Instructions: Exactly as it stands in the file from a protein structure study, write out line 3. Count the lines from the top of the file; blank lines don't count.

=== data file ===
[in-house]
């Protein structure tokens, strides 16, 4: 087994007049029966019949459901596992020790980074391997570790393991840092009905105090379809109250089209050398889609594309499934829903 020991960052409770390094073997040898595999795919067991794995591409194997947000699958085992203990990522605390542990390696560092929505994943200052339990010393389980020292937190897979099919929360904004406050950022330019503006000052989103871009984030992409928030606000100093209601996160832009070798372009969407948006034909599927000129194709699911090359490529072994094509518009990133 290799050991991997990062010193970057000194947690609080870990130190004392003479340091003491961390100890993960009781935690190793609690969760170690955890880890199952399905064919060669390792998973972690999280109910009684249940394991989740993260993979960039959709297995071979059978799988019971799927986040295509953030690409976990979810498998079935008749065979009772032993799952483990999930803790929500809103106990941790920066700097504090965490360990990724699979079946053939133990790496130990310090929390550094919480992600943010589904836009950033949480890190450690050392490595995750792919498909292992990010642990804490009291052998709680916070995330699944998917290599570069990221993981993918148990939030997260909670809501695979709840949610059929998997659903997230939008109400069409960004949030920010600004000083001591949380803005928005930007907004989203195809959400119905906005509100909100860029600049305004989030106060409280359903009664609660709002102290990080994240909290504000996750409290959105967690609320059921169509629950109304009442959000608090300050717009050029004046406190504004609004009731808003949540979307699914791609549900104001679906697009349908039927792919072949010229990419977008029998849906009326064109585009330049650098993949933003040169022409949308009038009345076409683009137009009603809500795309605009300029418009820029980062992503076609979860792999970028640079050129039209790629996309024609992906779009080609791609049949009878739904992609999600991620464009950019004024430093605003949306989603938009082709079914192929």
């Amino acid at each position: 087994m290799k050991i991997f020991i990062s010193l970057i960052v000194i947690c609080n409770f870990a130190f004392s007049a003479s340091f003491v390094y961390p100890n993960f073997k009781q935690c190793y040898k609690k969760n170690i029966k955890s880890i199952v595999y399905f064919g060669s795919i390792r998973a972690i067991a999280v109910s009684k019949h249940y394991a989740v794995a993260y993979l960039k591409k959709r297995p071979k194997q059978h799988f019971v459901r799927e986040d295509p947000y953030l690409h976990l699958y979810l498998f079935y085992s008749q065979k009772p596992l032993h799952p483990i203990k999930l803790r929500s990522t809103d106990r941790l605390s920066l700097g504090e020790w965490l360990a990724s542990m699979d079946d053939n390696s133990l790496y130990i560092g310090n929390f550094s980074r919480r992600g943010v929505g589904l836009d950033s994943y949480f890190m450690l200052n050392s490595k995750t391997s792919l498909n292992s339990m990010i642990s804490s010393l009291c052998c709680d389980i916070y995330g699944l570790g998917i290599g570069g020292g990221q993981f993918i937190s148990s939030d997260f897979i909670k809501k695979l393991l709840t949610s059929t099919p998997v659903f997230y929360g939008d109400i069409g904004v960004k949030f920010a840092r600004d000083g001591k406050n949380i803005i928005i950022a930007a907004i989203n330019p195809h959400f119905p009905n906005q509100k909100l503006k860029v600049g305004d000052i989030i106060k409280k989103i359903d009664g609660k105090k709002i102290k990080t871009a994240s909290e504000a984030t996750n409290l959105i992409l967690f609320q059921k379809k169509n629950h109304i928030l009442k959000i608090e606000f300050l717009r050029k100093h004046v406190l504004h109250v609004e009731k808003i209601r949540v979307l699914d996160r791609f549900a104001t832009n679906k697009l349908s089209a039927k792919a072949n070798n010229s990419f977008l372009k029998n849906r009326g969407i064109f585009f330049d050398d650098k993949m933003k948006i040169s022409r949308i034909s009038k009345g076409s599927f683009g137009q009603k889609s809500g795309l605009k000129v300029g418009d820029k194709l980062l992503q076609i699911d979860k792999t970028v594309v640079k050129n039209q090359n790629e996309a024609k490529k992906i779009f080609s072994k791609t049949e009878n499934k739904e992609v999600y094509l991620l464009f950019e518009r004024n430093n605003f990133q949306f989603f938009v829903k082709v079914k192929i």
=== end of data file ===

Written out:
């Amino acid at each position: 087994m290799k050991i991997f020991i990062s010193l970057i960052v000194i947690c609080n409770f870990a130190f004392s007049a003479s340091f003491v390094y961390p100890n993960f073997k009781q935690c190793y040898k609690k969760n170690i029966k955890s880890i199952v595999y399905f064919g060669s795919i390792r998973a972690i067991a999280v109910s009684k019949h249940y394991a989740v794995a993260y993979l960039k591409k959709r297995p071979k194997q059978h799988f019971v459901r799927e986040d295509p947000y953030l690409h976990l699958y979810l498998f079935y085992s008749q065979k009772p596992l032993h799952p483990i203990k999930l803790r929500s990522t809103d106990r941790l605390s920066l700097g504090e020790w965490l360990a990724s542990m699979d079946d053939n390696s133990l790496y130990i560092g310090n929390f550094s980074r919480r992600g943010v929505g589904l836009d950033s994943y949480f890190m450690l200052n050392s490595k995750t391997s792919l498909n292992s339990m990010i642990s804490s010393l009291c052998c709680d389980i916070y995330g699944l570790g998917i290599g570069g020292g990221q993981f993918i937190s148990s939030d997260f897979i909670k809501k695979l393991l709840t949610s059929t099919p998997v659903f997230y929360g939008d109400i069409g904004v960004k949030f920010a840092r600004d000083g001591k406050n949380i803005i928005i950022a930007a907004i989203n330019p195809h959400f119905p009905n906005q509100k909100l503006k860029v600049g305004d000052i989030i106060k409280k989103i359903d009664g609660k105090k709002i102290k990080t871009a994240s909290e504000a984030t996750n409290l959105i992409l967690f609320q059921k379809k169509n629950h109304i928030l009442k959000i608090e606000f300050l717009r050029k100093h004046v406190l504004h109250v609004e009731k808003i209601r949540v979307l699914d996160r791609f549900a104001t832009n679906k697009l349908s089209a039927k792919a072949n070798n010229s990419f977008l372009k029998n849906r009326g969407i064109f585009f330049d050398d650098k993949m933003k948006i040169s022409r949308i034909s009038k009345g076409s599927f683009g137009q009603k889609s809500g795309l605009k000129v300029g418009d820029k194709l980062l992503q076609i699911d979860k792999t970028v594309v640079k050129n039209q090359n790629e996309a024609k490529k992906i779009f080609s072994k791609t049949e009878n499934k739904e992609v999600y094509l991620l464009f950019e518009r004024n430093n605003f990133q949306f989603f938009v829903k082709v079914k192929i």